Gonzales set to get new power to oversee death penalty
Attorney General Alberto Gonzales could see his influence over death penalty decisions increase under new regulations expected to be approved soon by the Justice Department, the Los Angeles Times reports.
Implementing a "little-notice provision in last year's reauthorization of the Patriot Act," the Justice Department rules give Gonzales authority that had previously been held by federal judges to decide whether states are providing adequate council for defendants in death penalty cases, according to the Times.
"The move to shorten the appeals process and effectively speed up executions comes at a time of growing national concern about the fairness of the death penalty, underscored by the use of DNA testing to establish the innocence of more than a dozen death row inmates in recent years," reports Richard B. Schmitt in the Times Tuesday.
On the same day the Times story appeared, Gonzales addressed the Fraternal Order of Police National Conference in Louisville, Ky. Although the attorney general did not mention his soon-to-expand death penalty influence, he did invoke his nephew's service in Iraq.
"Recently, some in the media have questioned how I deal with the recent challenges in the Department. It's simple. You see I have a nephew stationed in Iraq. I visited with him on Saturday and we talked about his challenges," Gonzales said. "Yes, I face criticism, but he faces bullets. I sleep comfortably in my own bed next to my wife. My nephew sleeps with his buddies in a converted meat packing building."
Gonzales has faced withering criticism from Congress over his role in firing nine US Attorneys last year and a host of other scandals. In Louisville, Gonzales joked about his and other administration officials' frequent appearances before congressional committees investigating his conduct.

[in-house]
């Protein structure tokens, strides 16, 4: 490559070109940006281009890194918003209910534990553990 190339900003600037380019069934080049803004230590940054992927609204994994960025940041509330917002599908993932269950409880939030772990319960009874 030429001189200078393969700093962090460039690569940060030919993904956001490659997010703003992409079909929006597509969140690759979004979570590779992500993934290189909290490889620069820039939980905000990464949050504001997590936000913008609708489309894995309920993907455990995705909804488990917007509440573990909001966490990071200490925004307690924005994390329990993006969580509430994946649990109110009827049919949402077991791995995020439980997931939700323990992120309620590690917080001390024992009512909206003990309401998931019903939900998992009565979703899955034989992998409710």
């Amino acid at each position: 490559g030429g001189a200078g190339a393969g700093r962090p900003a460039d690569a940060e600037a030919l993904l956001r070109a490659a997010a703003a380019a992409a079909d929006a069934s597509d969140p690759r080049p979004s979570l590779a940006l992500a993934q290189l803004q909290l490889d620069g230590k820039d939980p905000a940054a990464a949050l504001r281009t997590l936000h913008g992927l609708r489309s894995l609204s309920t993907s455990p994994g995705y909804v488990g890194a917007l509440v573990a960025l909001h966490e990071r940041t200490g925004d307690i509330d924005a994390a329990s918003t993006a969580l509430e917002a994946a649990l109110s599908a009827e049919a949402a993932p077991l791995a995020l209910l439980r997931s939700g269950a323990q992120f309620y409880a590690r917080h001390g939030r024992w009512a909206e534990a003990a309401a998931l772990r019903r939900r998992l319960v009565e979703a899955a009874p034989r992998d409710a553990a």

"And as Defense Secretary Robert Gates has noted, 'In Washington, most of my public remarks tend to begin with someone asking me to raise my right hand,'" Gonzales said.
Among the topics that have come up during Gonzales appearances in hearing rooms on Capitol Hill was his handling of a previous death penalty case. TPM Muckraker revisits an exchange between Gonzales and Sen. Arlen Specter (R-PA), the Judiciary Committee's ranking Republican.
Specter and Gonzales sparred over the Justice Department's decision to overrule a federal prosecutor who decided not to seek the death penalty for Rios Rico, who had been convicted of murder in Arizona. The US Attorney overseeing the case previously, Paul Charlton, testified that deputy Attorney General Paul McNulty and Gonzales had deliberated on the case for "five to 10 minutes" before deciding to seek the death penalty.
Gonzales said he could not recall anything about the case of his discussions with McNulty about it.
"Well, Mr. Attorney General, I'm not totally unfamiliar with this sort of thing," Specter chided Gonzales. "When I was district attorney of Philadelphia, I had 500 homicides a year. I didn't allow any assistant to ask for the death penalty that I hadn't personally approved. And when I asked for the death penalty, I remembered the case."